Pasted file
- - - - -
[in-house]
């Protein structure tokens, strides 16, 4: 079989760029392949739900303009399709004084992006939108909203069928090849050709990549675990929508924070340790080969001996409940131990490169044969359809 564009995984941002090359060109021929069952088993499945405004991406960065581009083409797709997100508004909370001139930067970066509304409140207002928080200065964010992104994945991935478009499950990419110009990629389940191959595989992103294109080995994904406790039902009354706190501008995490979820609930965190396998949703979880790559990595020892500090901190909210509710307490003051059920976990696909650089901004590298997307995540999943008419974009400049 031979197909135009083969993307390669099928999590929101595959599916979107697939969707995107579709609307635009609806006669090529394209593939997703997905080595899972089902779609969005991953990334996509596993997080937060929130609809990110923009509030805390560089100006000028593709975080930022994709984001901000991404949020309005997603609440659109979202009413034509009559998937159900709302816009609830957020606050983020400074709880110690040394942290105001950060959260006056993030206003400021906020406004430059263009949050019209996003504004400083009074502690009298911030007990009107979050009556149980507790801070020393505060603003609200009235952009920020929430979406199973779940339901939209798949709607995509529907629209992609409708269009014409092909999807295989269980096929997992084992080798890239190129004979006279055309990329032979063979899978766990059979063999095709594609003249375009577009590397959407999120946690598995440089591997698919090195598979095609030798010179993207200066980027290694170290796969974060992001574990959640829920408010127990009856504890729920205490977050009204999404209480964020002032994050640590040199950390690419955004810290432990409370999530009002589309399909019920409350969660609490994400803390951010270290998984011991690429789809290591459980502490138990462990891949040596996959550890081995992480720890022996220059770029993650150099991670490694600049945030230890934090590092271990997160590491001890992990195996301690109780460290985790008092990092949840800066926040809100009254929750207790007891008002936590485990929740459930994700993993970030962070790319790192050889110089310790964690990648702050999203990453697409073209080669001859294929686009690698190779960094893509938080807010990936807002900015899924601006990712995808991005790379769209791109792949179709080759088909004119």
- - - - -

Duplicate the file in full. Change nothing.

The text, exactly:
[in-house]
């Protein structure tokens, strides 16, 4: 079989760029392949739900303009399709004084992006939108909203069928090849050709990549675990929508924070340790080969001996409940131990490169044969359809 564009995984941002090359060109021929069952088993499945405004991406960065581009083409797709997100508004909370001139930067970066509304409140207002928080200065964010992104994945991935478009499950990419110009990629389940191959595989992103294109080995994904406790039902009354706190501008995490979820609930965190396998949703979880790559990595020892500090901190909210509710307490003051059920976990696909650089901004590298997307995540999943008419974009400049 031979197909135009083969993307390669099928999590929101595959599916979107697939969707995107579709609307635009609806006669090529394209593939997703997905080595899972089902779609969005991953990334996509596993997080937060929130609809990110923009509030805390560089100006000028593709975080930022994709984001901000991404949020309005997603609440659109979202009413034509009559998937159900709302816009609830957020606050983020400074709880110690040394942290105001950060959260006056993030206003400021906020406004430059263009949050019209996003504004400083009074502690009298911030007990009107979050009556149980507790801070020393505060603003609200009235952009920020929430979406199973779940339901939209798949709607995509529907629209992609409708269009014409092909999807295989269980096929997992084992080798890239190129004979006279055309990329032979063979899978766990059979063999095709594609003249375009577009590397959407999120946690598995440089591997698919090195598979095609030798010179993207200066980027290694170290796969974060992001574990959640829920408010127990009856504890729920205490977050009204999404209480964020002032994050640590040199950390690419955004810290432990409370999530009002589309399909019920409350969660609490994400803390951010270290998984011991690429789809290591459980502490138990462990891949040596996959550890081995992480720890022996220059770029993650150099991670490694600049945030230890934090590092271990997160590491001890992990195996301690109780460290985790008092990092949840800066926040809100009254929750207790007891008002936590485990929740459930994700993993970030962070790319790192050889110089310790964690990648702050999203990453697409073209080669001859294929686009690698190779960094893509938080807010990936807002900015899924601006990712995808991005790379769209791109792949179709080759088909004119």